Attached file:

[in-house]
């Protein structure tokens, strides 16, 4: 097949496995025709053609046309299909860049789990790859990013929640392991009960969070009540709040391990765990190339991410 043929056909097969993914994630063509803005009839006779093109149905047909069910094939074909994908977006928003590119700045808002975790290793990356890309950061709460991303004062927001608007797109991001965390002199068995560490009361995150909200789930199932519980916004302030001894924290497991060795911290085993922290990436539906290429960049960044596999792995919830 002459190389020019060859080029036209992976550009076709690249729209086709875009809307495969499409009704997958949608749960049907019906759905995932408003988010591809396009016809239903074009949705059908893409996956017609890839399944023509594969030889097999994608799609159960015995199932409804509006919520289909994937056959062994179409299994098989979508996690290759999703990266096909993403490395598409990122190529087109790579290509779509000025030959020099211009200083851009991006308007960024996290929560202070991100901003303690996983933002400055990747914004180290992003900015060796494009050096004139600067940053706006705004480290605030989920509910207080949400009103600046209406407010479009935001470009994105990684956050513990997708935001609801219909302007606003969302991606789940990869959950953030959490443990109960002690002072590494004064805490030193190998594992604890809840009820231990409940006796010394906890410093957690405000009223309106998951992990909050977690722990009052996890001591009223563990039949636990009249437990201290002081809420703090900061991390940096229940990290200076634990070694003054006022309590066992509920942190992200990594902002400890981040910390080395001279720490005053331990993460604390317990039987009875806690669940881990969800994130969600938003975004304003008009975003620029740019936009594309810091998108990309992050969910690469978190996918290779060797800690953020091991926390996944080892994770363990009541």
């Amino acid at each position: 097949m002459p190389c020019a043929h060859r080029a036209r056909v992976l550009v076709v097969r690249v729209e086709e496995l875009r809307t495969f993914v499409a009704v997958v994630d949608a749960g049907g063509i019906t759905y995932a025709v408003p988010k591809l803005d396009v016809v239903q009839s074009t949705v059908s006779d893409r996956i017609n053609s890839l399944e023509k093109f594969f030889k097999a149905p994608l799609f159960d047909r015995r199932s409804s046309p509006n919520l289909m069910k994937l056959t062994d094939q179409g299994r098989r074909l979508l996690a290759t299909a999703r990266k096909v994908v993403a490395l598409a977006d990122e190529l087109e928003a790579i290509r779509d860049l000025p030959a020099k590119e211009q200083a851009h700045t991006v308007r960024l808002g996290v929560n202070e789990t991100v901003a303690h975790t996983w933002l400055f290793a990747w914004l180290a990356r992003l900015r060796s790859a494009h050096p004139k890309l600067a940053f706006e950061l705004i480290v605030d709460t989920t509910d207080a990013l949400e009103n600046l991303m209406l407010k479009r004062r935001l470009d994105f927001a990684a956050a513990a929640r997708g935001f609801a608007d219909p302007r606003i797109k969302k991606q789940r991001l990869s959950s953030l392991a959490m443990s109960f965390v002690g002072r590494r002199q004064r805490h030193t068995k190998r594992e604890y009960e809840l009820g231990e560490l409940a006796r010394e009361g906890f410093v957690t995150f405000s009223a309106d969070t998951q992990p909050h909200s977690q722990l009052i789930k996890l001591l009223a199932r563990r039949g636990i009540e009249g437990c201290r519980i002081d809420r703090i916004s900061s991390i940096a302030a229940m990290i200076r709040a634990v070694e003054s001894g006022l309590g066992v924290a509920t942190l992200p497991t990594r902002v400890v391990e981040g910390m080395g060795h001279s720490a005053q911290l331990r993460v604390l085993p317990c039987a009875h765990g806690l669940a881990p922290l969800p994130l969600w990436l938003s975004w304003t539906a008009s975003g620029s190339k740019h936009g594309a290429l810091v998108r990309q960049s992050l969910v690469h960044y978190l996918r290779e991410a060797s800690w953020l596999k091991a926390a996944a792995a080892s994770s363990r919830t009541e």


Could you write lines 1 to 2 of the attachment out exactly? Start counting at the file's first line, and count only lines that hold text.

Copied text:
[in-house]
């Protein structure tokens, strides 16, 4: 097949496995025709053609046309299909860049789990790859990013929640392991009960969070009540709040391990765990190339991410 043929056909097969993914994630063509803005009839006779093109149905047909069910094939074909994908977006928003590119700045808002975790290793990356890309950061709460991303004062927001608007797109991001965390002199068995560490009361995150909200789930199932519980916004302030001894924290497991060795911290085993922290990436539906290429960049960044596999792995919830 002459190389020019060859080029036209992976550009076709690249729209086709875009809307495969499409009704997958949608749960049907019906759905995932408003988010591809396009016809239903074009949705059908893409996956017609890839399944023509594969030889097999994608799609159960015995199932409804509006919520289909994937056959062994179409299994098989979508996690290759999703990266096909993403490395598409990122190529087109790579290509779509000025030959020099211009200083851009991006308007960024996290929560202070991100901003303690996983933002400055990747914004180290992003900015060796494009050096004139600067940053706006705004480290605030989920509910207080949400009103600046209406407010479009935001470009994105990684956050513990997708935001609801219909302007606003969302991606789940990869959950953030959490443990109960002690002072590494004064805490030193190998594992604890809840009820231990409940006796010394906890410093957690405000009223309106998951992990909050977690722990009052996890001591009223563990039949636990009249437990201290002081809420703090900061991390940096229940990290200076634990070694003054006022309590066992509920942190992200990594902002400890981040910390080395001279720490005053331990993460604390317990039987009875806690669940881990969800994130969600938003975004304003008009975003620029740019936009594309810091998108990309992050969910690469978190996918290779060797800690953020091991926390996944080892994770363990009541």